Aspects of the steamship Ventura

The Ventura was a vessel in the fleet of Oceanic Steamship Company of San Francisco. Founded in 1881 by John D. Spreckels & Brothers, the Oceanic Steamship Company ran services from the USA to Hawaii, and later to Australia and New Zealand.  The Ventura was built by William Cramp, Philadelphia in 1900. She was a 6,253 gross ton ship, with two funnels, twin screws, which could attain a maximum speed of 17 knots. She had accommodations for 240 1st-class passengers but also accommodated 2nd and 3rd-classes.

The Ventura commenced sailings between San Francisco, Honolulu, Auckland and Sydney in 1901 and continued this service until 1907 when she was laid up in San Francisco, due to the company’s financial problems. In 1912 she was reconditioned, converted from coal to oil fuel, and rebuilt with only one funnel. The Ventura resumed the San Francisco – Honolulu – Pago Pago – Sydney service until 1917 when she was taken over for military duties in the Atlantic. On June 5, 1919 she returned to the San Francisco – Honolulu – Sydney route.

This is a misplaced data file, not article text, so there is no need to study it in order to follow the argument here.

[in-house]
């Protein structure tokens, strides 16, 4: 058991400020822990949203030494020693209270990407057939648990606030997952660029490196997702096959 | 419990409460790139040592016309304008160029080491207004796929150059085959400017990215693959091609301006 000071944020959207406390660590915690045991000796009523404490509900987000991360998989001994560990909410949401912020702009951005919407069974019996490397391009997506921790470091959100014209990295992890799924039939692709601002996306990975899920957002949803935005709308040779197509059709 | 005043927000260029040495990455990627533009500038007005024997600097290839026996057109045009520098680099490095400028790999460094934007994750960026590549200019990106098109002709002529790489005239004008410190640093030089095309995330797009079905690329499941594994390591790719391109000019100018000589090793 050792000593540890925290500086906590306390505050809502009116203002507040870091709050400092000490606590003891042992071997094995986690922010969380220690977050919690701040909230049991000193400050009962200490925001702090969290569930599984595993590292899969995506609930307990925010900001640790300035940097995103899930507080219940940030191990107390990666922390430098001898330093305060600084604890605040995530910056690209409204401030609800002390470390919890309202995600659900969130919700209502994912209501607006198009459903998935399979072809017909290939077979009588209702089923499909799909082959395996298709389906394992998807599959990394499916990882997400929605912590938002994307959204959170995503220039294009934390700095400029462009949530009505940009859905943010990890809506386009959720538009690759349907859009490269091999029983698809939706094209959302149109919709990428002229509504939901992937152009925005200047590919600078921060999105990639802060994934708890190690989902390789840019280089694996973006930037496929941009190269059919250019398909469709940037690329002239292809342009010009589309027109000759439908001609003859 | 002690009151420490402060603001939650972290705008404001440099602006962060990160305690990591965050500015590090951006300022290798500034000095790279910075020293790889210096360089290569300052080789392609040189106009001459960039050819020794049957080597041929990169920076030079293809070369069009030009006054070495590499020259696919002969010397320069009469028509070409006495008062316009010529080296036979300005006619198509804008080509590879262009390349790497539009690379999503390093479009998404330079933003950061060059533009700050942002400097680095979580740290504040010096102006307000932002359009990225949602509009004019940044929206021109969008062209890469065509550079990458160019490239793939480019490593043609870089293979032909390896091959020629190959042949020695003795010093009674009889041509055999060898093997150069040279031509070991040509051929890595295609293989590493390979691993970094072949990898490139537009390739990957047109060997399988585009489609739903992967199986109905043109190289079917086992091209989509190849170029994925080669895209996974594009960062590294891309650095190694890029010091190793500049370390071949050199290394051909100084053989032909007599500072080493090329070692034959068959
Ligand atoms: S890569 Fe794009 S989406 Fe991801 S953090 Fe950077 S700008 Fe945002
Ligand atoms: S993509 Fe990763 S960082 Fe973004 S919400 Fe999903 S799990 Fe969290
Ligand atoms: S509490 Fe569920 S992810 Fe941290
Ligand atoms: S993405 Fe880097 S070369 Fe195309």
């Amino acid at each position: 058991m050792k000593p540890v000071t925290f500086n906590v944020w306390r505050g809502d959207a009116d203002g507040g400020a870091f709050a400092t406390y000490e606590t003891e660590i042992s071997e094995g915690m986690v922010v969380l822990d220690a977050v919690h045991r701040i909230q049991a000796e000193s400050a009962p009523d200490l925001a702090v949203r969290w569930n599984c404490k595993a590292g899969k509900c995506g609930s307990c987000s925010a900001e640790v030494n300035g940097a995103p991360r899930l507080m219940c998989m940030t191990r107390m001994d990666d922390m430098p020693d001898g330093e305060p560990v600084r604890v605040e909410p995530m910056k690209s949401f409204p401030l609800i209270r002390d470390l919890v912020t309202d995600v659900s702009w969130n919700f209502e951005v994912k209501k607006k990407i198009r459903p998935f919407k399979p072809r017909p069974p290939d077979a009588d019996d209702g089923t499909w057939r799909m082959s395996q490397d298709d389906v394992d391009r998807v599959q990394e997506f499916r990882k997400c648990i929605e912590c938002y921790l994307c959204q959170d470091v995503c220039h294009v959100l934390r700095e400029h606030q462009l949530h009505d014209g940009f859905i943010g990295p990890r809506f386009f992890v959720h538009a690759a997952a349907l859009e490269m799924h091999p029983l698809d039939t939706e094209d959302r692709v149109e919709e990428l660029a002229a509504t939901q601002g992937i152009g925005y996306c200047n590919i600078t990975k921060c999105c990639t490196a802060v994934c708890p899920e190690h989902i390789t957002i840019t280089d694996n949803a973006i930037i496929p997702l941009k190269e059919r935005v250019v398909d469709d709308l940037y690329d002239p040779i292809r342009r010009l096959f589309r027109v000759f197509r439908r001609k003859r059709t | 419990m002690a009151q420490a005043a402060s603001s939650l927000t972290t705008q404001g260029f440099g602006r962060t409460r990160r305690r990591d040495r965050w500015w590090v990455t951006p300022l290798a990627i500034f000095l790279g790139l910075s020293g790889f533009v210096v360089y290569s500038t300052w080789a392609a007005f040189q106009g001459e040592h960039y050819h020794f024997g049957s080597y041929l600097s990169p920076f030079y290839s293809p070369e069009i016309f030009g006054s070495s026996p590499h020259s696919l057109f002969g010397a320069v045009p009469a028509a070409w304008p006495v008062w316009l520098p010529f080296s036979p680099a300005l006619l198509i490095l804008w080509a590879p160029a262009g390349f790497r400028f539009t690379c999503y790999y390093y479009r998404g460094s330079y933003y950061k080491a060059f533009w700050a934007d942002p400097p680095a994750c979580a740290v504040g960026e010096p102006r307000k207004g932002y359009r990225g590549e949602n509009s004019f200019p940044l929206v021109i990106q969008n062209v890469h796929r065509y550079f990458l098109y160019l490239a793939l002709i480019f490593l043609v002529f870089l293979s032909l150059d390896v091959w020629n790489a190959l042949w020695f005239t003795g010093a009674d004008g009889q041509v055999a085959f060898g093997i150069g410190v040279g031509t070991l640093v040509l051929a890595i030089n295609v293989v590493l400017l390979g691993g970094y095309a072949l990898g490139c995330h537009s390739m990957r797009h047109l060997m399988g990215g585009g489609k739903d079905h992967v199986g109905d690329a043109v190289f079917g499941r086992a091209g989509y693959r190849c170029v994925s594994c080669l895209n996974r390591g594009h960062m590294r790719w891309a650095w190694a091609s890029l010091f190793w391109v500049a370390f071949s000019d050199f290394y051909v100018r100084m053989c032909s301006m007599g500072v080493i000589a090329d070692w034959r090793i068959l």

Pago Pago Postcard US Naval Station.jpg

Sam’s collection of photographs contains several cards which he might have bought at the ports of call made by Oceanic Steamship Company’s Steamship Ventura. PagoPago, American Samoa, and Auckland, New Zealand were two of those ports. The card above is labeled: U.S. Naval Station Tutuila / Pago Pago.

New Discoveries_0122

Auckland Hospital Postcard.jpg

Map detailing Sam’s route to America in 1923: from Sydney NSW the Ventura sailed to Auckland, New Zealand and then on  to Pago-Pago, American Samoa (A); from thence she went to Hawaii, and ended her voyage in San Francisco.

In America, Sam changed his name once more: born Shlomo Ruven Bonar in Bessarabia, Sam had gone by both Samuel Barnhardt and Samuel Banarsky during his 13 years in Australia. Now he would revert to his grandfather’s surname, Bonar, that is, ‘Bean Farmer’. By coincidence, the name Bonar flourished in Australia albeit in its Medieval French context meaning ‘Good Composure’. The latter version was used both as a given name and as a surname. There is even a Bonar Road in Maitland, not far from Cultivation Road where Sam had his land in New South Wales.

Moving to Los Angeles, Sam worked in a variety of businesses. Egg dealer, clerk, and peddler of fruit & produce are three that are documented in official LA County records.



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